Tagged With tesla model s

Police in California on Friday arrested a 45-year-old man who was spotted by officers cruising in a Tesla Model S down highway 101, fast asleep behind the wheel, according to the San Francisco Chronicle.

It’s unclear if the car was in Autopilot mode at the time, but authorities believe that had to be the case, as it took seven minutes, over several kilometres, to successfully stop the Model S.

It's no secret that the Tesla Model S shares a lot of components with other cars, especially when it comes to modules that control various features inside of the cabin. Using parts from cars like the Ford Fusion and the Mercedes E-Class made sense for Tesla's first mainstream sedan outing as a small but growing manufacturer. Yet one of the questions with the Model 3 was whether Tesla would follow the same pattern or use more in-house components.

A truck merges in front of me - definitely closer than the three-car gap I had programmed. My car responds by braking somewhat suddenly. A horn beeps from behind. A small hatchback is riding the rear. It changes lanes, speeds past and continues to weave in between the other vehicles that are going about their business.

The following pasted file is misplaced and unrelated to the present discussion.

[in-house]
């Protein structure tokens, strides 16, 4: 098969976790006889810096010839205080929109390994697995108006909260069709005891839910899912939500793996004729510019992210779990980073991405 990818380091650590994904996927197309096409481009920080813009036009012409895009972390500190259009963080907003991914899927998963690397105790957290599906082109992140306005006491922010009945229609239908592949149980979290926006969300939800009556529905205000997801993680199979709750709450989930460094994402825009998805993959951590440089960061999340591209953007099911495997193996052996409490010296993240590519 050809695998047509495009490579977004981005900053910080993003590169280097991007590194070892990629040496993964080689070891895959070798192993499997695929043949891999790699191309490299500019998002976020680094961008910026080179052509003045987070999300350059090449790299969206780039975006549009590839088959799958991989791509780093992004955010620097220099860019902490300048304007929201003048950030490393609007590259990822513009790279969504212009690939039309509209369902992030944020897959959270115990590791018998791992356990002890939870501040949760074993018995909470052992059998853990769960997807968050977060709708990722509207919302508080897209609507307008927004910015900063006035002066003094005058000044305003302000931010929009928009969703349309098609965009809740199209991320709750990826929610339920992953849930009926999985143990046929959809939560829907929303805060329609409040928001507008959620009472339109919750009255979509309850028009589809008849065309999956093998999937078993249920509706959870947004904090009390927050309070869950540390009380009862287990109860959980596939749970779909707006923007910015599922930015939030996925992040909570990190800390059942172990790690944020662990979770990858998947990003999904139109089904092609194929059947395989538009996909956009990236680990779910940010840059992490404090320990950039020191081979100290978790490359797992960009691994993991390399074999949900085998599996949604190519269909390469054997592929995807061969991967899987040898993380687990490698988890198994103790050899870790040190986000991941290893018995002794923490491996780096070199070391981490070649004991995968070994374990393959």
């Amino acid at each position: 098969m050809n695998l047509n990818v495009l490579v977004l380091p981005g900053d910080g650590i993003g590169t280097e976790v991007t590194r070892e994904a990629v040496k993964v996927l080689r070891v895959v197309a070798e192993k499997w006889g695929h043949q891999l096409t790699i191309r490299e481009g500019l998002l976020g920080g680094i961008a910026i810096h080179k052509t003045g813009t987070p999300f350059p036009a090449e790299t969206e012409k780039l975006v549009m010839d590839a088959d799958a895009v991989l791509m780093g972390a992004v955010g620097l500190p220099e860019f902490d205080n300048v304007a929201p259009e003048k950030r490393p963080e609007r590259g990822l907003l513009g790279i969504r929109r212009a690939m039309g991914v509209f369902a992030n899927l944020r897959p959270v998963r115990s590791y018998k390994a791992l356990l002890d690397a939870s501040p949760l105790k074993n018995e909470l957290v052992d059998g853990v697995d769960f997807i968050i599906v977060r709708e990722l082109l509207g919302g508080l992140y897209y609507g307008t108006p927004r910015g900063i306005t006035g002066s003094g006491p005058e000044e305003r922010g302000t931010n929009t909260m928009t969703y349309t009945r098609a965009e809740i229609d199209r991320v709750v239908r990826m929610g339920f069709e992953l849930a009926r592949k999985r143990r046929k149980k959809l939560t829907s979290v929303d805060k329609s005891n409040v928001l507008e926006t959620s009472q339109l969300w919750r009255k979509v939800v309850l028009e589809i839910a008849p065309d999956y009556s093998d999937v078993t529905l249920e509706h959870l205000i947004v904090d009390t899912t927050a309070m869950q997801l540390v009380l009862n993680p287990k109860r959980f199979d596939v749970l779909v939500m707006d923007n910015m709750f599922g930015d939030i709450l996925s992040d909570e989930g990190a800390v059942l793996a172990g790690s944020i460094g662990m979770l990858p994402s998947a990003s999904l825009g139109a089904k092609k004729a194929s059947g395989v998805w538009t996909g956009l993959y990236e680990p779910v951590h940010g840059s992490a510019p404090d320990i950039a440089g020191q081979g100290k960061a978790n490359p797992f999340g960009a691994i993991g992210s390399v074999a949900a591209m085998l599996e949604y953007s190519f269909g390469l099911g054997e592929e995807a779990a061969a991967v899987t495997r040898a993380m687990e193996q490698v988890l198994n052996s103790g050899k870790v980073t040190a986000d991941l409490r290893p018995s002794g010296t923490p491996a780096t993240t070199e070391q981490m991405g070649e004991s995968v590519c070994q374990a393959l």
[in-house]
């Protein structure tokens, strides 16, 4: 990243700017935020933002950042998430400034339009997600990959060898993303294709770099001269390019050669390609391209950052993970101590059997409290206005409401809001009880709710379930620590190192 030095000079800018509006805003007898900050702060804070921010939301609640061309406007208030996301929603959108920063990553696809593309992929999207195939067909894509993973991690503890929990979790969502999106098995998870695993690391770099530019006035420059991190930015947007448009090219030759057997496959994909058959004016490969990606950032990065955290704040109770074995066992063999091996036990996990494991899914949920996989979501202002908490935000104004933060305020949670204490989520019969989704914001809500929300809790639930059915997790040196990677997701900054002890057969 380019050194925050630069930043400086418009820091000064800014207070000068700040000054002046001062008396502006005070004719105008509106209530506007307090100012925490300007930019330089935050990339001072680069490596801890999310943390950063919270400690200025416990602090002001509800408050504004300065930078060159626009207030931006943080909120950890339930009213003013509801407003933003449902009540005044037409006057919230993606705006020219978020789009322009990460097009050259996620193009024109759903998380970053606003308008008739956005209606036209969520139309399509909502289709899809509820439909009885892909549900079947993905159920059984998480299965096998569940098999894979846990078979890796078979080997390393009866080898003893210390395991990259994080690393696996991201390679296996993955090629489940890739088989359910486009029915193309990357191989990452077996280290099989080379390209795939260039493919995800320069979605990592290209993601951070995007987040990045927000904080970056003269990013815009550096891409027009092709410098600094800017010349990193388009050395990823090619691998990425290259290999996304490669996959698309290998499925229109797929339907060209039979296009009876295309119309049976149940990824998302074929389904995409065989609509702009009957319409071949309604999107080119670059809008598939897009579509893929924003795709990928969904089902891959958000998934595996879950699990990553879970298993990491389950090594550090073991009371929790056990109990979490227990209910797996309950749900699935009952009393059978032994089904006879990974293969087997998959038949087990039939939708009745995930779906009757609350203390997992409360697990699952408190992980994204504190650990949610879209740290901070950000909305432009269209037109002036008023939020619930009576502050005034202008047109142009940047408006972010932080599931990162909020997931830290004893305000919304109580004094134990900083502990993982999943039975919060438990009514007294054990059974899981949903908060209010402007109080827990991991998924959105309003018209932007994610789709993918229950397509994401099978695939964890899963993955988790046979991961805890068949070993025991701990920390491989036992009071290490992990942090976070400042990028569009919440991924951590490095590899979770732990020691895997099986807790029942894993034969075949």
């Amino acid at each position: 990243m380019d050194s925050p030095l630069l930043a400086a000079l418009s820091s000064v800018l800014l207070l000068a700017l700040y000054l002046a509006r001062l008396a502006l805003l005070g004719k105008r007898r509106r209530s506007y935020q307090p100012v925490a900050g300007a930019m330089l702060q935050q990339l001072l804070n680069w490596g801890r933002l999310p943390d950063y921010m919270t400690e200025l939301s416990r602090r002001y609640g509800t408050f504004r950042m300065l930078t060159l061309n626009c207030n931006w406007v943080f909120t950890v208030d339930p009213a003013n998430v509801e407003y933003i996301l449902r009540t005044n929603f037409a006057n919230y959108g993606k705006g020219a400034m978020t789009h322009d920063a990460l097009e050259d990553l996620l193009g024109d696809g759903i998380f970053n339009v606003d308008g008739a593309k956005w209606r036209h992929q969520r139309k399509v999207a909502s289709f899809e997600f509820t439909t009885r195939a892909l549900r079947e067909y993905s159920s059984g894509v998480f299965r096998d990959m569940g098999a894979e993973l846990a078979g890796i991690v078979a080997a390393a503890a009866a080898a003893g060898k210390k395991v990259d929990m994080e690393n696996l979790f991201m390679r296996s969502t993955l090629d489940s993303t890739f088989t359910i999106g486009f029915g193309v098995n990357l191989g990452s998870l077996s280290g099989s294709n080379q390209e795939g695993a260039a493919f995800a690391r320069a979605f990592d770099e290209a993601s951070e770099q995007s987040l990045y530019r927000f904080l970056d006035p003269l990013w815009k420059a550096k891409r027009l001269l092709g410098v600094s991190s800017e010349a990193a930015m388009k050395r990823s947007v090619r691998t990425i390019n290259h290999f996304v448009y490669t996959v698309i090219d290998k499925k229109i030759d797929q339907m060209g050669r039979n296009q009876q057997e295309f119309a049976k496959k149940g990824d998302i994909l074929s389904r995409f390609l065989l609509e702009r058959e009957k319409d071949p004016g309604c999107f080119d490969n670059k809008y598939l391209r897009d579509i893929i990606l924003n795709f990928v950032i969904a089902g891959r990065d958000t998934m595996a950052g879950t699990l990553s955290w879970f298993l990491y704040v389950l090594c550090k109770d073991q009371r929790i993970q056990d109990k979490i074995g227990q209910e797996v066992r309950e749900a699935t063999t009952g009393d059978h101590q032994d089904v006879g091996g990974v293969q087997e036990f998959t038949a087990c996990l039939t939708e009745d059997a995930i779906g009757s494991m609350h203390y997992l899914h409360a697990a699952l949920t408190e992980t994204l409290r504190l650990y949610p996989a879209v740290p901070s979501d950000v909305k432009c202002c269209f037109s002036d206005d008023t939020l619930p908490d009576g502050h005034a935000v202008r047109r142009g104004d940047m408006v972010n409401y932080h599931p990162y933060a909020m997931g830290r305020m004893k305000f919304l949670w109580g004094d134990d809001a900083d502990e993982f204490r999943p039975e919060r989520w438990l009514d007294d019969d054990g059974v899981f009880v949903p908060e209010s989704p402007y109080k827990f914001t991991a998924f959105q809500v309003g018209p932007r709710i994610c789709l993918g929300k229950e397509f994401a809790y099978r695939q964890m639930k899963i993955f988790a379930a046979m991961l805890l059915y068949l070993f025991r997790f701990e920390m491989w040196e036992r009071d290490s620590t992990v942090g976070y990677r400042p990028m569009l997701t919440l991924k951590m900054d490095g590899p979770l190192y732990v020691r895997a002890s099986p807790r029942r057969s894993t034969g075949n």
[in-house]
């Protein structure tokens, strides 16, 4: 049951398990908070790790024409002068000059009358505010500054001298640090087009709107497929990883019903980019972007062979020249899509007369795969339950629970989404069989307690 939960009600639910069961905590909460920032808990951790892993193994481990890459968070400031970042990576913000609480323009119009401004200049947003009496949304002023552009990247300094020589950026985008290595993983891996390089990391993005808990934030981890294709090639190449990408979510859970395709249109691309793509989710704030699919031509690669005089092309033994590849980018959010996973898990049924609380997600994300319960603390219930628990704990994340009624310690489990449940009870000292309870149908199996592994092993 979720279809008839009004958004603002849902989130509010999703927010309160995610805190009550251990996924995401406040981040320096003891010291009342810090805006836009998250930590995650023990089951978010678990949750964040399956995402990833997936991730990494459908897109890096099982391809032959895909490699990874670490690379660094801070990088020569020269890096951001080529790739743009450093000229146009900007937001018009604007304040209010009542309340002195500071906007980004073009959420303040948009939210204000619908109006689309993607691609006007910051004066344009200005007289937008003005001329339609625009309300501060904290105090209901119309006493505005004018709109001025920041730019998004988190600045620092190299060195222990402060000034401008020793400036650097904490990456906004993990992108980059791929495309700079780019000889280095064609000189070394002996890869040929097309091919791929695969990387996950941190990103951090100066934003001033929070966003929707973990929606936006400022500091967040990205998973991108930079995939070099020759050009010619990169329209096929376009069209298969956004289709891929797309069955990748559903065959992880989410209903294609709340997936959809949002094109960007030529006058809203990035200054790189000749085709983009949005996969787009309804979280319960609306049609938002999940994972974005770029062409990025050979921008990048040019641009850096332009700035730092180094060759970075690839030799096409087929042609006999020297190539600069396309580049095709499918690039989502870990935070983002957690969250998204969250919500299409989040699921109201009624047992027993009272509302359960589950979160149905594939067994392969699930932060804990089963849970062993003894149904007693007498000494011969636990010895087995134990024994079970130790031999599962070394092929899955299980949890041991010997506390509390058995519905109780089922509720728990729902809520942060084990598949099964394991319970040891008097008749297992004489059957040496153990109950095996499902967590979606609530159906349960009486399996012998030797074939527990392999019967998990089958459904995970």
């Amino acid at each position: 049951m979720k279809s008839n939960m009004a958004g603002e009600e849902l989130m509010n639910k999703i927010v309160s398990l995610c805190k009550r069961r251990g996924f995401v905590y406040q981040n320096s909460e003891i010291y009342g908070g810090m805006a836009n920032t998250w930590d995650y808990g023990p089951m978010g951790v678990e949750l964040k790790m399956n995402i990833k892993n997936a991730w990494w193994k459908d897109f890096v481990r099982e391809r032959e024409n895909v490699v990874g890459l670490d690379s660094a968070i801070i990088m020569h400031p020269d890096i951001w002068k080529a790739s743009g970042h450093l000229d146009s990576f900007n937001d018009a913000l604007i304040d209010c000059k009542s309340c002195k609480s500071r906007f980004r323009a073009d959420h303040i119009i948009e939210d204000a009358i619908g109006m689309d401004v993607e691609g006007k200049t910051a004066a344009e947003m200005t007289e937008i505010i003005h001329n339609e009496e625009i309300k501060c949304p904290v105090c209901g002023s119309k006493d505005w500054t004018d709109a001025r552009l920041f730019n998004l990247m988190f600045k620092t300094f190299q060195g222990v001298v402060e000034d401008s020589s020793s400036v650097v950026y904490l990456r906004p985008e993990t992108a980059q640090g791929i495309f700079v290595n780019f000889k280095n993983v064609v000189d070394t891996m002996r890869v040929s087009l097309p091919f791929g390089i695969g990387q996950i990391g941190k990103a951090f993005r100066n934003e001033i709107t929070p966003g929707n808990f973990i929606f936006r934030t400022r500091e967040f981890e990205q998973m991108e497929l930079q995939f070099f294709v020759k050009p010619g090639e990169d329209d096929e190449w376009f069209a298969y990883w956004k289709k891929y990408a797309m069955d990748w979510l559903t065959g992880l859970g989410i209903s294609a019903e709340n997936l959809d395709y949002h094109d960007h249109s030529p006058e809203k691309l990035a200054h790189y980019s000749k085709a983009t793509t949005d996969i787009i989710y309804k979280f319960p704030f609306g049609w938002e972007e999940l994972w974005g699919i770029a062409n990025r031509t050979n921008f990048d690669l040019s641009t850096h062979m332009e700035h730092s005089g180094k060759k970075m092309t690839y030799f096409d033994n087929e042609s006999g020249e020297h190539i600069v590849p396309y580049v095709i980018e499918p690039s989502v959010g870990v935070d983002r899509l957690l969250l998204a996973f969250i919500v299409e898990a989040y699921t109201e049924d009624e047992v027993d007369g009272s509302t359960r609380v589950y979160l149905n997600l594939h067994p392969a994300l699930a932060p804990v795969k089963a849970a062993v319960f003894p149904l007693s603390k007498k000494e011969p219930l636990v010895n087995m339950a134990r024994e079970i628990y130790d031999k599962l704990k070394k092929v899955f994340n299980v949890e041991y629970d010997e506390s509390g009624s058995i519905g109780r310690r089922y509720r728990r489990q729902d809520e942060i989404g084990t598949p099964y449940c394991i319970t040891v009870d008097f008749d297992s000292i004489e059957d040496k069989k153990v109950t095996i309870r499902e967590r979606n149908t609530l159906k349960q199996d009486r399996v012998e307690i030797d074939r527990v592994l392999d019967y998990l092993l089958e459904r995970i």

The automatic breaking wouldn't be a problem if the driver behind me wasn't driving so close.

I swallowed the Wollongong-shaped urge in my gut to flip him off, and instead reflect on the scenario.

See, I'm about 4 hours into testing Autopilot on a brand new Tesla Model S. And what just happened on the Pacific Highway at 11pm was the problem with the entire system. People are dickheads.

In late March Tesla announced that it was issuing a voluntary recall on some of their Model S cars. The ACCC has just published the recall in Australia, including a note on repairs. But there's just one small problem... new parts aren't available.